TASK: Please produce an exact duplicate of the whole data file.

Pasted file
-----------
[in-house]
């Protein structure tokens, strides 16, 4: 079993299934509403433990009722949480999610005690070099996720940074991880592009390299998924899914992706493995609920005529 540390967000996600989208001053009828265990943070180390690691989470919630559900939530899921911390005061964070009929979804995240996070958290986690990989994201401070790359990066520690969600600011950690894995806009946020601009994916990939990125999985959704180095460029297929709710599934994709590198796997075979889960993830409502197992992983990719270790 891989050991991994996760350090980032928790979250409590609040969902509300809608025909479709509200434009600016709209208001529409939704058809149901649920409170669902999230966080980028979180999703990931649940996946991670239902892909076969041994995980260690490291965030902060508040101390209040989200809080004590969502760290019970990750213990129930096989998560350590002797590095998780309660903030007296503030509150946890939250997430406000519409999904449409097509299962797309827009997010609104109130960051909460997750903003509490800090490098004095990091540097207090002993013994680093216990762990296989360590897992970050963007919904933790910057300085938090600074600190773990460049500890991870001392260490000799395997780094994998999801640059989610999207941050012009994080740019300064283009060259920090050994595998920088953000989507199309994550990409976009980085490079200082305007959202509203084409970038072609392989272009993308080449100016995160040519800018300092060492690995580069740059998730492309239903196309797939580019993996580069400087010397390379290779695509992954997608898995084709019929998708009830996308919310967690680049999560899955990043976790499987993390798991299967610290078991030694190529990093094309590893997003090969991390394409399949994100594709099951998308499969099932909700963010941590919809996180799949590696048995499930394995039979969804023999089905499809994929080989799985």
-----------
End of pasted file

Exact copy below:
[in-house]
């Protein structure tokens, strides 16, 4: 079993299934509403433990009722949480999610005690070099996720940074991880592009390299998924899914992706493995609920005529 540390967000996600989208001053009828265990943070180390690691989470919630559900939530899921911390005061964070009929979804995240996070958290986690990989994201401070790359990066520690969600600011950690894995806009946020601009994916990939990125999985959704180095460029297929709710599934994709590198796997075979889960993830409502197992992983990719270790 891989050991991994996760350090980032928790979250409590609040969902509300809608025909479709509200434009600016709209208001529409939704058809149901649920409170669902999230966080980028979180999703990931649940996946991670239902892909076969041994995980260690490291965030902060508040101390209040989200809080004590969502760290019970990750213990129930096989998560350590002797590095998780309660903030007296503030509150946890939250997430406000519409999904449409097509299962797309827009997010609104109130960051909460997750903003509490800090490098004095990091540097207090002993013994680093216990762990296989360590897992970050963007919904933790910057300085938090600074600190773990460049500890991870001392260490000799395997780094994998999801640059989610999207941050012009994080740019300064283009060259920090050994595998920088953000989507199309994550990409976009980085490079200082305007959202509203084409970038072609392989272009993308080449100016995160040519800018300092060492690995580069740059998730492309239903196309797939580019993996580069400087010397390379290779695509992954997608898995084709019929998708009830996308919310967690680049999560899955990043976790499987993390798991299967610290078991030694190529990093094309590893997003090969991390394409399949994100594709099951998308499969099932909700963010941590919809996180799949590696048995499930394995039979969804023999089905499809994929080989799985």